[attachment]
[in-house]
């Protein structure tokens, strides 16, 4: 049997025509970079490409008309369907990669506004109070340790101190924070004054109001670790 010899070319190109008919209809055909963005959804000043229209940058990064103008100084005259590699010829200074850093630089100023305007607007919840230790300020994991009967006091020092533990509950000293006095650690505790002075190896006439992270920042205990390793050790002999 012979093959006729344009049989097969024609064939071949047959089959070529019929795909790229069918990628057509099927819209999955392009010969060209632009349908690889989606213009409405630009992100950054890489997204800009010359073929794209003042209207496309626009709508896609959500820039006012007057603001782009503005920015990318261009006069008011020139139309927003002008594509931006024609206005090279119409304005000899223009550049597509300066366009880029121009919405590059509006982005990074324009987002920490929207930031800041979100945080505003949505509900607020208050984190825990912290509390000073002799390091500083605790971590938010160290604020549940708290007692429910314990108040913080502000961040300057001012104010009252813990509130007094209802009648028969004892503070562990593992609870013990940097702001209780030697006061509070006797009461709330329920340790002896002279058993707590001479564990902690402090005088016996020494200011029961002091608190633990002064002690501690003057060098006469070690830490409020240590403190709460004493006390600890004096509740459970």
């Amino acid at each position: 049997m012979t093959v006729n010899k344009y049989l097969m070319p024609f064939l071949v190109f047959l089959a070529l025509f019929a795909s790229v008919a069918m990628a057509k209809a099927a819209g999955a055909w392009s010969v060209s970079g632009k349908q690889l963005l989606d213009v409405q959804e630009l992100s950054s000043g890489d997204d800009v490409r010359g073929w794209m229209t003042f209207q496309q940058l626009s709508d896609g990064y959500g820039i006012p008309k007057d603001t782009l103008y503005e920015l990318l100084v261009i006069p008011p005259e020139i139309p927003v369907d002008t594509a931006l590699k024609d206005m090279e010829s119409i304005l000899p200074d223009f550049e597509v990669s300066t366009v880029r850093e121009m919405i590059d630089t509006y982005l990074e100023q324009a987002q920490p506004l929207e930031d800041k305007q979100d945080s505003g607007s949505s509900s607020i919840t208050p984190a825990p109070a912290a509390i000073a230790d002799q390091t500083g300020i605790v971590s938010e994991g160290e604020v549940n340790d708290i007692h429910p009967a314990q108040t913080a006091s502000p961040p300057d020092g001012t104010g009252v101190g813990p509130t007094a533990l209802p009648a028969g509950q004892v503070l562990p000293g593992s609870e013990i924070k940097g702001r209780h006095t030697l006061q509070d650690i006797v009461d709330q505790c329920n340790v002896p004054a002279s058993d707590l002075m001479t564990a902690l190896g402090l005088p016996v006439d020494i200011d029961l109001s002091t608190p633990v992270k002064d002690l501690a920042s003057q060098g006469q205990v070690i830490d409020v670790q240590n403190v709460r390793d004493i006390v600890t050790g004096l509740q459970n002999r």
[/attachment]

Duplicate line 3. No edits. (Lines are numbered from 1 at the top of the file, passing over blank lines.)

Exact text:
């Amino acid at each position: 049997m012979t093959v006729n010899k344009y049989l097969m070319p024609f064939l071949v190109f047959l089959a070529l025509f019929a795909s790229v008919a069918m990628a057509k209809a099927a819209g999955a055909w392009s010969v060209s970079g632009k349908q690889l963005l989606d213009v409405q959804e630009l992100s950054s000043g890489d997204d800009v490409r010359g073929w794209m229209t003042f209207q496309q940058l626009s709508d896609g990064y959500g820039i006012p008309k007057d603001t782009l103008y503005e920015l990318l100084v261009i006069p008011p005259e020139i139309p927003v369907d002008t594509a931006l590699k024609d206005m090279e010829s119409i304005l000899p200074d223009f550049e597509v990669s300066t366009v880029r850093e121009m919405i590059d630089t509006y982005l990074e100023q324009a987002q920490p506004l929207e930031d800041k305007q979100d945080s505003g607007s949505s509900s607020i919840t208050p984190a825990p109070a912290a509390i000073a230790d002799q390091t500083g300020i605790v971590s938010e994991g160290e604020v549940n340790d708290i007692h429910p009967a314990q108040t913080a006091s502000p961040p300057d020092g001012t104010g009252v101190g813990p509130t007094a533990l209802p009648a028969g509950q004892v503070l562990p000293g593992s609870e013990i924070k940097g702001r209780h006095t030697l006061q509070d650690i006797v009461d709330q505790c329920n340790v002896p004054a002279s058993d707590l002075m001479t564990a902690l190896g402090l005088p016996v006439d020494i200011d029961l109001s002091t608190p633990v992270k002064d002690l501690a920042s003057q060098g006469q205990v070690i830490d409020v670790q240590n403190v709460r390793d004493i006390v600890t050790g004096l509740q459970n002999r």